• The unfortunate
NO 614. MONDAY, NOVEMBER 1.
Si mihi non animo fixum, immotumque sederet,
VIRG. Æn. iv. ver. 15.
Dryden. THE following account hath been transmitted to
me by the Love-casuist. • Mr. SPECTATOR, : Høving in some former papers taken care of
the two states of virginity and marriage, ' and being willing that all people should be serve red in their turn, I this day drew out my • drawer of widows, where I met with several 6 cases, to each whereof I have returned fatis
factory answers by the post. The cases are as « follow.
"Q. Whether Amoret be bound by a promise of marriage to Philander, made during her husband's life? • Q. Whether Sempronia, having faithfully given a promise to two several perfons during the
last fickness of her husband, is not thereby • left at liberty to chufe which of them she pleafes,
or to reject them both for the sake of a new « lover?
• Cleora asks me, whether she be obliged to con'tinue single, according to a vow made to her husband at the time of his presenting her with a dia.
• mond necklace ; she being informed by a very
pretty young fellow of a good conscience, that such vows are in their nature sinful ?
Another enquires, whether the hath not the right of widowhood, to dispose of herself to a • Gentleman of great merit, who presses very hard ;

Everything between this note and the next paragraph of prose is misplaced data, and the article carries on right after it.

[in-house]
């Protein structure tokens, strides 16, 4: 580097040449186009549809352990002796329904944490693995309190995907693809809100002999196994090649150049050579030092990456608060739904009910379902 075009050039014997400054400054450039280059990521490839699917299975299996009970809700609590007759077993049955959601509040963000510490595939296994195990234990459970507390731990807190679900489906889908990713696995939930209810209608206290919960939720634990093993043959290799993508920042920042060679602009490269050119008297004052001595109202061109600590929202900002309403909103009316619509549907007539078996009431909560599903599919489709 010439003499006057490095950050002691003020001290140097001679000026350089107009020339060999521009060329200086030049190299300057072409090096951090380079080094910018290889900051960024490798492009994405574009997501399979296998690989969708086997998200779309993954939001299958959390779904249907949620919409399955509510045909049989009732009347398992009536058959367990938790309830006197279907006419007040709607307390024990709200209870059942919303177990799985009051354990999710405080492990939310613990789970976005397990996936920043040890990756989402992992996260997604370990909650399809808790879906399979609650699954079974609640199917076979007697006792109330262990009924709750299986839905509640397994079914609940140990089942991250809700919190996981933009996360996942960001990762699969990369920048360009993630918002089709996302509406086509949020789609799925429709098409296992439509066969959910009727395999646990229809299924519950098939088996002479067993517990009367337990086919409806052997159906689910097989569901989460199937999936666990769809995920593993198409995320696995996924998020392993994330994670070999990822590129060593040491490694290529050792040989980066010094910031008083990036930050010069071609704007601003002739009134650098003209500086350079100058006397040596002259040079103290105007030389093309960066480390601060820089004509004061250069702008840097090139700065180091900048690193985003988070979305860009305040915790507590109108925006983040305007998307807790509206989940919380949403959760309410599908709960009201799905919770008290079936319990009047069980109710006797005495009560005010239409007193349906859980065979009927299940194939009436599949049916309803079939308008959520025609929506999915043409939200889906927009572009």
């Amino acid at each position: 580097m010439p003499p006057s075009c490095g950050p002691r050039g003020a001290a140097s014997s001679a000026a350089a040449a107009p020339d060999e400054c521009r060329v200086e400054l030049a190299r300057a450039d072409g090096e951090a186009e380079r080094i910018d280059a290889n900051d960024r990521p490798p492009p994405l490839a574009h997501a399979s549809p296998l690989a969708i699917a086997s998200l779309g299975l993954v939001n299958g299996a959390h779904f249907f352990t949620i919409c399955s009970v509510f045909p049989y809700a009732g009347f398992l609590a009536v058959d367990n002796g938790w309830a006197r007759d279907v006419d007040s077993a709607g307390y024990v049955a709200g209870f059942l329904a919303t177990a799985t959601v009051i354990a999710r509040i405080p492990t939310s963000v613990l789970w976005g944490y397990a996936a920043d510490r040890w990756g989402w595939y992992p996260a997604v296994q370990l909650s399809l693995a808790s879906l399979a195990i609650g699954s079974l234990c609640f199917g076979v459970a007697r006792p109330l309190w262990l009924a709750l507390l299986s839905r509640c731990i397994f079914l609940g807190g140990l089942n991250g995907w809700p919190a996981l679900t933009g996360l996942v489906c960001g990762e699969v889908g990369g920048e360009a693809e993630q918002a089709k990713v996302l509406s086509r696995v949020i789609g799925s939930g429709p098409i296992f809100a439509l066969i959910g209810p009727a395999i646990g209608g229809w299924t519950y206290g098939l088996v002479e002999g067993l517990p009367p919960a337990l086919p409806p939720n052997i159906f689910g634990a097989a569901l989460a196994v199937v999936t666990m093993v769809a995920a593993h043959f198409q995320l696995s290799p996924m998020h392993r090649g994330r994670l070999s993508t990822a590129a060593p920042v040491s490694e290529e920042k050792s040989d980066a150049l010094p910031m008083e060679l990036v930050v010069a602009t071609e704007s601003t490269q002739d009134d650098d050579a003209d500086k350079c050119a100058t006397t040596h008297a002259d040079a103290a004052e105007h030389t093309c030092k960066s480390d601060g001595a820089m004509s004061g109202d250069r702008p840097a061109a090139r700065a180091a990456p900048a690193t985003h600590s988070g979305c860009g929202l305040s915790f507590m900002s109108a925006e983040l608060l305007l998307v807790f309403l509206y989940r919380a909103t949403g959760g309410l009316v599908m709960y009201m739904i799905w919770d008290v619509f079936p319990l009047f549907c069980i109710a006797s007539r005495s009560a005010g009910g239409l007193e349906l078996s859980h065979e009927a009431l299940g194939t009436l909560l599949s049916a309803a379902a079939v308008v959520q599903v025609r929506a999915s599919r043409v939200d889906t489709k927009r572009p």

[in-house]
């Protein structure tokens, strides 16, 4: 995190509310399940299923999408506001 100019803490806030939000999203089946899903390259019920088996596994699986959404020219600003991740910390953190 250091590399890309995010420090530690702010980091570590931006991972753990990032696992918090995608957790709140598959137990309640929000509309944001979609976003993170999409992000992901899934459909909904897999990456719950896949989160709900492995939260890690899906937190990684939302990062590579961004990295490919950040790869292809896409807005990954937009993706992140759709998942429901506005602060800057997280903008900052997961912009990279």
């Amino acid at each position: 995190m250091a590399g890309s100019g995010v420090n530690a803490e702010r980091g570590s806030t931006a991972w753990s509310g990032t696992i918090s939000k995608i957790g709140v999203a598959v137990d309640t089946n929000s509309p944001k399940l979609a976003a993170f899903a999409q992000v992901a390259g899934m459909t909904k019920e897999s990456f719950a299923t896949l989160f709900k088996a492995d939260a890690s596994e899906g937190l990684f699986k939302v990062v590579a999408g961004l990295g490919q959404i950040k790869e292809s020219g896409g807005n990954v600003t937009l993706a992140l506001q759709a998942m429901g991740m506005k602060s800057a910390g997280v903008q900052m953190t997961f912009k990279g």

her husband being irrecoverably gone in a confumption ?
• An unreasonable creature hath the confi. dence to ask, whether it be proper for her to marry a man who is younger than her eldest • A fcrupulous well-spoken matron, who gives me a great many good words, only doubts whe
ther she is not obliged in conscience to shut up • her two marriageable daughters, until such
time as the hath comfortably difpofed of herself?
Sophronia, who seems by her phrase and spelling to be a person of condition, sets forth, that ' whereas fhe hath a great estate, and is but a wo
man, she desires to be informed, whether the
would not do prudently to marry Camillus, a very . idle tall young fellow, who hath no fortune of • his own, and consequently hath nothing else to • do but to manage hers.'
Before I speak of widows, I cannot but ohferve one thing, which I do not know how to account for ; a widow is always more sought after, than an old maid of the same age. It is common enough among ordinary people, for a stale virgin to set up a shop in a place where she is not known; where the large thumb-ring, supposed to be given her by her husband, quickly recommends her to fome wealthy neighbour, who takes a liking to the jolly widow, that would have overlooked the venerable spinster.
The truth of it is, if we look into this set of women, we find, according to the different charac